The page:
Students, faculty, and staff are invited to a virtual soft launch of the new Rustandy Building, which connects the Koelbel Building, home to the Leeds School of Business, to the Engineering Center.
The 30-minute, town hall-style event aims to celebrate the $45 million building connection through remarks by Provost Russell Moore, Leeds Dean Sharon Matusik and College of Engineering and Applied Science Interim Dean Keith Molenaar. While virtual, attendees will get a good look at the inside of the new building from different angles and locations.
“This is a first-of-its-kind physical connection on a college campus,” Moore said. “The Rustandy Building stands at the heart of the business and engineering partnership. Together, both colleges are ushering in a new era of collaboration and innovation at CU Boulder to meet evolving industry demands and lead the future of business and innovation.”
The CU Board of Regents approved construction of the addition in November 2018. The project, built by Haselden Construction, resulted in the renovation of 29,000 square feet and the addition of 45,000 square feet of new space.
The new building includes:
- An innovation and entrepreneurship hub where CU Boulder students from any discipline can collaborate with business students, faculty and local business leaders;
- A 200-seat auditorium to be used primarily by the College of Engineering and Applied Science and the Leeds School of Business;
- Four 90-seat active-learning classrooms to foster collaboration and experience learning;
- Reorganization of the William M. White business library to enhance services and provide more efficient student study space;
- HVAC improvements
There are academic and programmatic elements as well.
The new and renovated space provides opportunity for the two schools to come together for curricular collaboration, such as a cross-disciplinary project management course that bring in outside industry; a joint MBA and computer science degree; a cross-campus entrepreneurship certificate; a business minor for engineering students; a computer science minor for business students; and more.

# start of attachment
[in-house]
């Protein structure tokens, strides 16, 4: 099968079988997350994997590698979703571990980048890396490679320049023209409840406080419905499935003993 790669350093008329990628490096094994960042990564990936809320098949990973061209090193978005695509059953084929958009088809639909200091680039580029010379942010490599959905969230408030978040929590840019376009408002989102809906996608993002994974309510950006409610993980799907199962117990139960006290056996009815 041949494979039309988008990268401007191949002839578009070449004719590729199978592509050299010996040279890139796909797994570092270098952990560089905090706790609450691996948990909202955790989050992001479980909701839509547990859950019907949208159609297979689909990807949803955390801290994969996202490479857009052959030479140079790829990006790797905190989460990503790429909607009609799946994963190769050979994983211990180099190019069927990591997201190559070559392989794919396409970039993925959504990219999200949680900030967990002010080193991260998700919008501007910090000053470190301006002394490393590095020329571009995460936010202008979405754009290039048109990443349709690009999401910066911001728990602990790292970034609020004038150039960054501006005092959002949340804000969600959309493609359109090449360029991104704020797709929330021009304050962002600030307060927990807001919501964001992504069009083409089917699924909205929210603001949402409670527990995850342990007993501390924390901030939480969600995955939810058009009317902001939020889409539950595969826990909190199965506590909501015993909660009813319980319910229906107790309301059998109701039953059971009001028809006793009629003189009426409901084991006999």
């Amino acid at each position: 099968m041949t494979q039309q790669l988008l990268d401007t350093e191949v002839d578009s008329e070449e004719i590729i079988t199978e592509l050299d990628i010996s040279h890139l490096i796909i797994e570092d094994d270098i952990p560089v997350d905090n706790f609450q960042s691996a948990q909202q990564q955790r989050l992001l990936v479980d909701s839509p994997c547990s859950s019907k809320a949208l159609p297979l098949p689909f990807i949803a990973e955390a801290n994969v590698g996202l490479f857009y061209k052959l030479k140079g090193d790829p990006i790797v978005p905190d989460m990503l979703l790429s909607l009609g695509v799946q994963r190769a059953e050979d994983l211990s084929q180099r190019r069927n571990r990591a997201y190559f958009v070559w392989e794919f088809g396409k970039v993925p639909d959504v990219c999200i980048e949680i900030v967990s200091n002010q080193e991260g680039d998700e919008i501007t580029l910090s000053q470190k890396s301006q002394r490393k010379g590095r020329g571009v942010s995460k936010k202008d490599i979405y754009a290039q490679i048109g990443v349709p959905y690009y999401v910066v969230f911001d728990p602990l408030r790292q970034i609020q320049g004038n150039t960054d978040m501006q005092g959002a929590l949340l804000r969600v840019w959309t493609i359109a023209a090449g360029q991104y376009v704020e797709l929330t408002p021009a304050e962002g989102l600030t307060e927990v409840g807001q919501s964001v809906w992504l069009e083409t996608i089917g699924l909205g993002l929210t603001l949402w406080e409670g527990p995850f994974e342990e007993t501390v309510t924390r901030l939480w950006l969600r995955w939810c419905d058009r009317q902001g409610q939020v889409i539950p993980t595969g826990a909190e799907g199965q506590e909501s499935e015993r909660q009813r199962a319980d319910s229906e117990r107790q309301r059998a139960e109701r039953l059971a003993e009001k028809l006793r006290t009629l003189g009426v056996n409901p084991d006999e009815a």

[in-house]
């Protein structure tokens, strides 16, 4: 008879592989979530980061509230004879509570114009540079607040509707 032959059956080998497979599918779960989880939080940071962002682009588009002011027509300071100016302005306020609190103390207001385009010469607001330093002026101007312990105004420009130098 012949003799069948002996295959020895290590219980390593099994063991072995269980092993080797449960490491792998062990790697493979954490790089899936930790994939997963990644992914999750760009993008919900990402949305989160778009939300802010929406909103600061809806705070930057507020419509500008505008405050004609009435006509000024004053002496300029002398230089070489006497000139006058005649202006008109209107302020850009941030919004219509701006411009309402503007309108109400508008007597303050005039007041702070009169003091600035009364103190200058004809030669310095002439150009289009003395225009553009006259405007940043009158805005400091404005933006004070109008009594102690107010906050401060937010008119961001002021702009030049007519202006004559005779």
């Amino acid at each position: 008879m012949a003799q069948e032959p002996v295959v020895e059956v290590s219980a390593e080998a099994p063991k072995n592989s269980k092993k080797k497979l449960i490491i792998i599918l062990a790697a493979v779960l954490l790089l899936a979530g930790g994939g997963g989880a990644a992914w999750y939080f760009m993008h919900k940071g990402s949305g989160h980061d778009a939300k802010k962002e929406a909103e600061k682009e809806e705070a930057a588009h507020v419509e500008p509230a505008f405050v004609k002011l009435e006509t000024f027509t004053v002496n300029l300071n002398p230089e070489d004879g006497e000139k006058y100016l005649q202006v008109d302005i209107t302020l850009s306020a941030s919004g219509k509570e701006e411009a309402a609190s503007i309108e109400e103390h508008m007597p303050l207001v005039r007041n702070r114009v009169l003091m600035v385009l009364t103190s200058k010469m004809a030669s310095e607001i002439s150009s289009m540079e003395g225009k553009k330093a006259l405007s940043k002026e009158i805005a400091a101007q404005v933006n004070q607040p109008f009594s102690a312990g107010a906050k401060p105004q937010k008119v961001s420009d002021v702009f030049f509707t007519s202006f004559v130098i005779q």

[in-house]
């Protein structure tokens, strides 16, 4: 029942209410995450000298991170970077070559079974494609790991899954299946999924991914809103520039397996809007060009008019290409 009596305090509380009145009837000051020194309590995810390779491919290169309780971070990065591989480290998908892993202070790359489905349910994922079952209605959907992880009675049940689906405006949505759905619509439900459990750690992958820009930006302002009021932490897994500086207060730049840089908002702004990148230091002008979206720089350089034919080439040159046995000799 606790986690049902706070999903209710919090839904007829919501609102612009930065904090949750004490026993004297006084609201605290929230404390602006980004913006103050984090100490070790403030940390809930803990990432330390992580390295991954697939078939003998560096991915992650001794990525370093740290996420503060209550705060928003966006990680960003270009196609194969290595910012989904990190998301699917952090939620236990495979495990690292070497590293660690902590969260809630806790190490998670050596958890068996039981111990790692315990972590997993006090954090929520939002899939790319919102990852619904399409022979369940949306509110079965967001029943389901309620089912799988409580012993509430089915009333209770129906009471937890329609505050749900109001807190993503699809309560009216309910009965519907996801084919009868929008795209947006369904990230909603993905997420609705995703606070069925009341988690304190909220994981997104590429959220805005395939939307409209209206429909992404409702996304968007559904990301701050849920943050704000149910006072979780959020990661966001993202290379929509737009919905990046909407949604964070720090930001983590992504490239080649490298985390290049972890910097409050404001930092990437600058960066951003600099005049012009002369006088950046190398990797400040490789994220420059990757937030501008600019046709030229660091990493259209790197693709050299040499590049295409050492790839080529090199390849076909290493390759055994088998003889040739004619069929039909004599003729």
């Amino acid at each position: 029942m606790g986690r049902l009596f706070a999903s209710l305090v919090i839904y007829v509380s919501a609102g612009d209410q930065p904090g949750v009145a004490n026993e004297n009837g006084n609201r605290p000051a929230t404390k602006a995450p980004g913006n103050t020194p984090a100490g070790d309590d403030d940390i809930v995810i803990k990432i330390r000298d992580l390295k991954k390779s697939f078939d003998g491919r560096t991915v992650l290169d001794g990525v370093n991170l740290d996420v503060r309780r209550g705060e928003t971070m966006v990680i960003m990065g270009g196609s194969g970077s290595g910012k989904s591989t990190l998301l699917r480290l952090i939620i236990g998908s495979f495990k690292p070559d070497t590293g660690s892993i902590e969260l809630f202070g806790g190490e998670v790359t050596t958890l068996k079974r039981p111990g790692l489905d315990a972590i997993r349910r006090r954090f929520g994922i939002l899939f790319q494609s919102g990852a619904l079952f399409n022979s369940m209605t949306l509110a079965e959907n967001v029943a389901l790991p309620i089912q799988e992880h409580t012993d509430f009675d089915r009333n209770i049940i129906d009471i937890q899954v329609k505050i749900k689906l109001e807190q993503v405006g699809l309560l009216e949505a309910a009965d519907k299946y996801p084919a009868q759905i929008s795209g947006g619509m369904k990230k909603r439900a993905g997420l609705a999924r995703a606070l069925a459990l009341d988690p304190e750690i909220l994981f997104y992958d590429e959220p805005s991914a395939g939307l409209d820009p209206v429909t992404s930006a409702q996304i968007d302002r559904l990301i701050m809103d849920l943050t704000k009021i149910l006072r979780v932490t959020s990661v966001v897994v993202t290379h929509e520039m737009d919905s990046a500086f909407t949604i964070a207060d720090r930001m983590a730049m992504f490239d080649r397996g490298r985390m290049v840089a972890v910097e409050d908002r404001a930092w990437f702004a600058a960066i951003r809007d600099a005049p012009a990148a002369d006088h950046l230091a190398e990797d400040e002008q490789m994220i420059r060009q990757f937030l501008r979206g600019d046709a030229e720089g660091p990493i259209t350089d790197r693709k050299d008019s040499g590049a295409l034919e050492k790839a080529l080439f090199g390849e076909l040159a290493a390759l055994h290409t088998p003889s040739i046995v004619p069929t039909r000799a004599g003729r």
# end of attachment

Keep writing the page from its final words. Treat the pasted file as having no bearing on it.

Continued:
On the programming side, the new building provides opportunities to collaborate, including a New Venture Launch Course; Phillips 66 Business and Engineering Diversity Case Competition; Business and Engineering Tech Scholars program (BE Tech Scholars); collaborative recruitment efforts; business mentoring for engineering students; joint entries into New Venture Challenge and campus-wide competitions; and shared corporate partnerships with Ball Corporation, Arrow, Zayo and Phillips 66.
The new addition will be built to LEED Gold standards for sustainability and is funded largely through philanthropy.
It is named after Leeds alumnus and donor Tandean Rustandy, one of the top CEOs in the Republic of Indonesia and a first-generation college student who has long supported CU Boulder’s efforts to foster entrepreneurship, innovation and collaboration. With this $5 million gift to the new building, Rustandy has gifted more than $10 million to the university.
The schools are in the final stages of raising the $43.5 million in donor funding needed for the building. Boulder entrepreneur Dan Caruso and Leeds Advisory Board member Cindy Caruso—active philanthropists who have supported entrepreneurial activity on campus for over a decade—are matching $1 for every $2 committed to the building expansion project, up to $1.2 million. (Find information on this matching opportunity and how to make a gift.)
The deans are especially thankful to Rustandy and other donors and supporters, and are excited about what the new building will mean for academic innovation and opportunity for generations of students to come. They also look forward to hosting a grand opening celebration when it is safe to do so per public health guidelines.
“We look forward to the great collaboration and innovation that this new space will inspire,” Matusik said. “It’s a stunning building designed to facilitate interactions among students from across campus, faculty and our community, and showcases our beautiful natural environment. We know the space itself will encourage the creativity and new ways of working together that we need to harness the opportunities of the future.”
Engineering Interim Dean Keith Molenaar agreed.
“Engineers must work in teams to solve today’s complex problems. From civil engineers building our water systems and bridges to aerospace engineers launching satellites into orbit, our partners in business are key team members. Together, these teams can be more creative and bring innovative ideas to market. This new building will help with that goal and will provide a space for our students to engage with people across campus and the state.”